Our final event of the season is the Cowichan Exhibition. Guild members organize the Spinning and Weaving exhibits for adults and juniors. After a couple of tough years with limited attendance rules this year was so much fun. The exhibits were top notch and many entrants earned ribbons for their creations. The junior entries were especially wonderful! It was great to see so many children and teens creating with fibre,. Could they be future guild members? We hope so!
I’ll end this post with some fair photos and an encouragement to support your own local fall fair by entering your creative projects, baking, garden produce or whatever entry fits for you, consider volunteering in some way and finally attending the fair to admire your community member’s exhibits.
We have a challenge for our readers. Take a good look around your home and count the number of woven baskets you see. If you are anything like the members of the Tzouhalem Spinners and Weavers Guild you can probably count quite a few baskets; some may be handwoven by local indigenous peoples, some purchased on travels, and others woven by your own hands. Whatever your baskets’ origins it is fair to say they fill an important role in your fibre life. Our baskets hold knitting needles and yarn, shuttles for weaving, the latest weaving or spinning magazines or simply a catch all for items we use every day.
We have some talented basket weavers in our guild and they generously shared their weaving stories and photos of their work with you.
Alison is one of our talented basket weavers. She shared a photo of a trio of her baskets. “All of them have been constructed as ‘square to round’ plaited baskets that I’ll be sharing with students during a ‘Woven Paper Basket’ class. We’ll be weaving with card stock that has been run through a paper shredder — so much easier and quicker than cutting the warp and weft strips by hand.” She taught this session in conjunction with a Fine Arts Show put on by the Cowichan Valley Arts Council.
“The basket on the lower left in the photo was a bit of a challenge to weave because those narrow strips of hemp and cotton fabric are sticky! They’re off cuts from ‘Abeego’ beeswax food wraps. While they may be difficult to handle, they smell wonderful. “
Jennifer is a new weaver who embraces natural and found items for her weaving. She shared the story of this basket at a recent meeting. She told us it was a lesson learned project in that well dried vines don’t weave well and that blackberry vines are full of prickles. She solved that problem by stripping the vines while wearing heavy gloves first. She” borrowed the book “baskets from nature’s bounty” from the guild’s library by Elizabeth Jensen. I followed the instructions to weave a Japanese base and continued with a Japanese weave (over two, under one) to weave the sides. I finished it with a closed border, and improvised a bit to tuck in the thickest warps.” Jennifer should be able to make many more of these baskets if she wants to, as blackberry bushes are found growing wild all over the Cowichan Valley.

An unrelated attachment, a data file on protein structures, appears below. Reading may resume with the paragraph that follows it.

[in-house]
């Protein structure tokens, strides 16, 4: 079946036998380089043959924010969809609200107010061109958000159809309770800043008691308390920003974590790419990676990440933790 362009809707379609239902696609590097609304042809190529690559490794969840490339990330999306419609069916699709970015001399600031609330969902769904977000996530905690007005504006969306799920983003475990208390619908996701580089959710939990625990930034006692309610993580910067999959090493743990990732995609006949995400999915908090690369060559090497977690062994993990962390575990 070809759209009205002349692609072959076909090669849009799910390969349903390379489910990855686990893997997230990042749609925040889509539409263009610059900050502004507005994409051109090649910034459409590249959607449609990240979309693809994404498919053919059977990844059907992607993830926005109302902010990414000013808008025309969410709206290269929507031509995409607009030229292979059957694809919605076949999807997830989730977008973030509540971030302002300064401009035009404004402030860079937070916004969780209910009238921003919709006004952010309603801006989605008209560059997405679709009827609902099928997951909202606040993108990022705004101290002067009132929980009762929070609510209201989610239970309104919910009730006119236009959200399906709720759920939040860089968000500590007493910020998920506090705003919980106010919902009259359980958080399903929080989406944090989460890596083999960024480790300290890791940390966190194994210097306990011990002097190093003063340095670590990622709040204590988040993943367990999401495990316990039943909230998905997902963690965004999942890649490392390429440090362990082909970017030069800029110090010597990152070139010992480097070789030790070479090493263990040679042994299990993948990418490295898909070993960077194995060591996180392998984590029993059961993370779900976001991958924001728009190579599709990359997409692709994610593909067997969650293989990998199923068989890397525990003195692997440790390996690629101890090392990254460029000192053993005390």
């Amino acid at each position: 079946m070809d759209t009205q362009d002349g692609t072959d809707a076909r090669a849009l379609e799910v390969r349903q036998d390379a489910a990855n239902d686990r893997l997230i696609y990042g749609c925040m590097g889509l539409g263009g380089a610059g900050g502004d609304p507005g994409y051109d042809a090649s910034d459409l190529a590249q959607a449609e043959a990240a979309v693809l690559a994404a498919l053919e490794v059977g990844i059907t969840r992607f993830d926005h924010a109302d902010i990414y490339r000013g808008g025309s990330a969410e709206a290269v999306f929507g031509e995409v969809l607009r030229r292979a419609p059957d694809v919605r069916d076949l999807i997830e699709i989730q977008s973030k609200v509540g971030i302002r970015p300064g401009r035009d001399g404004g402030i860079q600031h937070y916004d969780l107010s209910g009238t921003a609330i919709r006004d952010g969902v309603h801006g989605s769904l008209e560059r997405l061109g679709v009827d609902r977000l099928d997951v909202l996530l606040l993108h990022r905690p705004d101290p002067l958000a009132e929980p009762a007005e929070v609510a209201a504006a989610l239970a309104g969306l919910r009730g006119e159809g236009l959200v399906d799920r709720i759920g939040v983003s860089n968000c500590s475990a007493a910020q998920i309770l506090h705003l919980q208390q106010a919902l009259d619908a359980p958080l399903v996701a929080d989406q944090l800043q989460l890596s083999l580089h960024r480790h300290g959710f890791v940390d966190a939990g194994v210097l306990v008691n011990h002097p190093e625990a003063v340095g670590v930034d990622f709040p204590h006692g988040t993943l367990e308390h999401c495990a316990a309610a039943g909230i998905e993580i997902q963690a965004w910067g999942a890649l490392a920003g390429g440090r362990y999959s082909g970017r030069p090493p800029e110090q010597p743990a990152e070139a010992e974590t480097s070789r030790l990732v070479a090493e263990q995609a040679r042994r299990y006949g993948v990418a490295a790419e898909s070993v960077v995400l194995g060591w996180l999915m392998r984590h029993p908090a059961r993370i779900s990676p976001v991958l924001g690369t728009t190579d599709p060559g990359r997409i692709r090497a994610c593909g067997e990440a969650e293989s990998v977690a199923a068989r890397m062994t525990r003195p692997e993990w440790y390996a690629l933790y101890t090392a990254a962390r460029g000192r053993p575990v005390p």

Karen shared that her “basket weaving was brief and scuppered by my arthritic hands. However, inspired by a tree in my yard, I did manage to produce a pine needle basket years ago.” Now she supports other weavers in their endeavours by adding to her collection.
Linda believes that to weave, twine, knot a variety of materials into a 3 dimensional object that can be both decorative and useful no matter what material is used, is a joy.
The first photo shows her three miniatures.
The red one is 6cm x 4cm and is made of copper and coloured wire and is twined. It was a workshop creation during ANWG 2017 in Victoria led by Marilyn Moore.
The basket on the left is 5cm x3.75 cm and is made with waxed linen and beads. It holds a small rock and can be made into an amulet holder for a necklace. It is twined and knotted.
The basket on the right is 6cm x 4cm and made of cedar bark and waxed linen. The next 2 baskets were made during a workshop taught by Joan Carrigan on Salt Spring Island.
Linda also wove these beautiful baskets.
Now we have one final basket that was woven at the 2017 ANWG conference in Victoria, BC. This was a 3 day workshop focused on weaving with cedar strips twined with thin copper wire. The base of the basket is not too bad but the lid is really off kilter. That being said the weaver learned so much from the process. This little basket holds place of pride on her shelf as an example that something doesn’t need to be perfect to be admired for the effort that went into it.
This is the question posed to the spinners in the Tzouhalem Spinners and Weavers Guild (TSWG). Their responses helps us shed a light on the fascination spinners have with all types of fibre from the process of preparing the fleece or raw fibre, to spinning, then skeining the yarn and finally what to do with all that yarn!
History is a bit unclear of the actual origins of how people began spinning fibre into yarn but it is clear that we would be hard pressed to find a fabric in our homes that was not the result of spinning fibre.